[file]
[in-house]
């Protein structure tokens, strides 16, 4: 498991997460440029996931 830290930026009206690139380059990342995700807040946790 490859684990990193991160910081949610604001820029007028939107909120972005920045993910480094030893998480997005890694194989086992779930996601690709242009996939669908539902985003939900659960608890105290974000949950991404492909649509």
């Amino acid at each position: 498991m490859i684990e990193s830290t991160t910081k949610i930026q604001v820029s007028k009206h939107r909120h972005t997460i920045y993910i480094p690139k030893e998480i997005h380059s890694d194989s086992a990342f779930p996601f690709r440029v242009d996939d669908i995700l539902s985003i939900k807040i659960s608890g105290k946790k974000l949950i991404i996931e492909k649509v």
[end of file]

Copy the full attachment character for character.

[in-house]
């Protein structure tokens, strides 16, 4: 498991997460440029996931 830290930026009206690139380059990342995700807040946790 490859684990990193991160910081949610604001820029007028939107909120972005920045993910480094030893998480997005890694194989086992779930996601690709242009996939669908539902985003939900659960608890105290974000949950991404492909649509």
């Amino acid at each position: 498991m490859i684990e990193s830290t991160t910081k949610i930026q604001v820029s007028k009206h939107r909120h972005t997460i920045y993910i480094p690139k030893e998480i997005h380059s890694d194989s086992a990342f779930p996601f690709r440029v242009d996939d669908i995700l539902s985003i939900k807040i659960s608890g105290k946790k974000l949950i991404i996931e492909k649509v």